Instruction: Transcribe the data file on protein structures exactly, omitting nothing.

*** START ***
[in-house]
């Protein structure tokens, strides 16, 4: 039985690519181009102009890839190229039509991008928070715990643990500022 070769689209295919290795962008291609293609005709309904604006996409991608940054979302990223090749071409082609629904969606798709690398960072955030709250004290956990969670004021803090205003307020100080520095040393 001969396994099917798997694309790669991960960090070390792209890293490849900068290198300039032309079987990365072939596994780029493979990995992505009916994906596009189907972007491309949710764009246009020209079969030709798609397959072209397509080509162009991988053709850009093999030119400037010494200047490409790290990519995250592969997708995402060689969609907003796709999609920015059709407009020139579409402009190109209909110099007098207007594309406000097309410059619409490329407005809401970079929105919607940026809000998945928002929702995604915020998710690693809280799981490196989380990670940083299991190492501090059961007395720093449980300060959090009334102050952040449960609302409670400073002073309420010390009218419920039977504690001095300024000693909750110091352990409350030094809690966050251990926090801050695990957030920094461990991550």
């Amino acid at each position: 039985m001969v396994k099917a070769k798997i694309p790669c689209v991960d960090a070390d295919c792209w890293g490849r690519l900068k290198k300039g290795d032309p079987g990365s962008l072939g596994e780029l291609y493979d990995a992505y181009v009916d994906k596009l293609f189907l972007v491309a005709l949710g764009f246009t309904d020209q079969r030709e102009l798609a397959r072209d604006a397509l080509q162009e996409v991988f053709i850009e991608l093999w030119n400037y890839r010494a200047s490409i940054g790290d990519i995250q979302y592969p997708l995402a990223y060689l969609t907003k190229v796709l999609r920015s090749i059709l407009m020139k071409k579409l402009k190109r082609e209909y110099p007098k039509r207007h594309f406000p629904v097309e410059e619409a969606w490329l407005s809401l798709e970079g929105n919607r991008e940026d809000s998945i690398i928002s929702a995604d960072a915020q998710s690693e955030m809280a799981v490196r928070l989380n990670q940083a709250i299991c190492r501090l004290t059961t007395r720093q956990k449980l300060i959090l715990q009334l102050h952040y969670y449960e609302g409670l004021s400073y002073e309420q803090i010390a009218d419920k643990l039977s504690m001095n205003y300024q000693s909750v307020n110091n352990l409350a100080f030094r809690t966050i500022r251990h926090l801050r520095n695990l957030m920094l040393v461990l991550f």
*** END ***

[in-house]
């Protein structure tokens, strides 16, 4: 039985690519181009102009890839190229039509991008928070715990643990500022 070769689209295919290795962008291609293609005709309904604006996409991608940054979302990223090749071409082609629904969606798709690398960072955030709250004290956990969670004021803090205003307020100080520095040393 001969396994099917798997694309790669991960960090070390792209890293490849900068290198300039032309079987990365072939596994780029493979990995992505009916994906596009189907972007491309949710764009246009020209079969030709798609397959072209397509080509162009991988053709850009093999030119400037010494200047490409790290990519995250592969997708995402060689969609907003796709999609920015059709407009020139579409402009190109209909110099007098207007594309406000097309410059619409490329407005809401970079929105919607940026809000998945928002929702995604915020998710690693809280799981490196989380990670940083299991190492501090059961007395720093449980300060959090009334102050952040449960609302409670400073002073309420010390009218419920039977504690001095300024000693909750110091352990409350030094809690966050251990926090801050695990957030920094461990991550």
């Amino acid at each position: 039985m001969v396994k099917a070769k798997i694309p790669c689209v991960d960090a070390d295919c792209w890293g490849r690519l900068k290198k300039g290795d032309p079987g990365s962008l072939g596994e780029l291609y493979d990995a992505y181009v009916d994906k596009l293609f189907l972007v491309a005709l949710g764009f246009t309904d020209q079969r030709e102009l798609a397959r072209d604006a397509l080509q162009e996409v991988f053709i850009e991608l093999w030119n400037y890839r010494a200047s490409i940054g790290d990519i995250q979302y592969p997708l995402a990223y060689l969609t907003k190229v796709l999609r920015s090749i059709l407009m020139k071409k579409l402009k190109r082609e209909y110099p007098k039509r207007h594309f406000p629904v097309e410059e619409a969606w490329l407005s809401l798709e970079g929105n919607r991008e940026d809000s998945i690398i928002s929702a995604d960072a915020q998710s690693e955030m809280a799981v490196r928070l989380n990670q940083a709250i299991c190492r501090l004290t059961t007395r720093q956990k449980l300060i959090l715990q009334l102050h952040y969670y449960e609302g409670l004021s400073y002073e309420q803090i010390a009218d419920k643990l039977s504690m001095n205003y300024q000693s909750v307020n110091n352990l409350a100080f030094r809690t966050i500022r251990h926090l801050r520095n695990l957030m920094l040393v461990l991550f």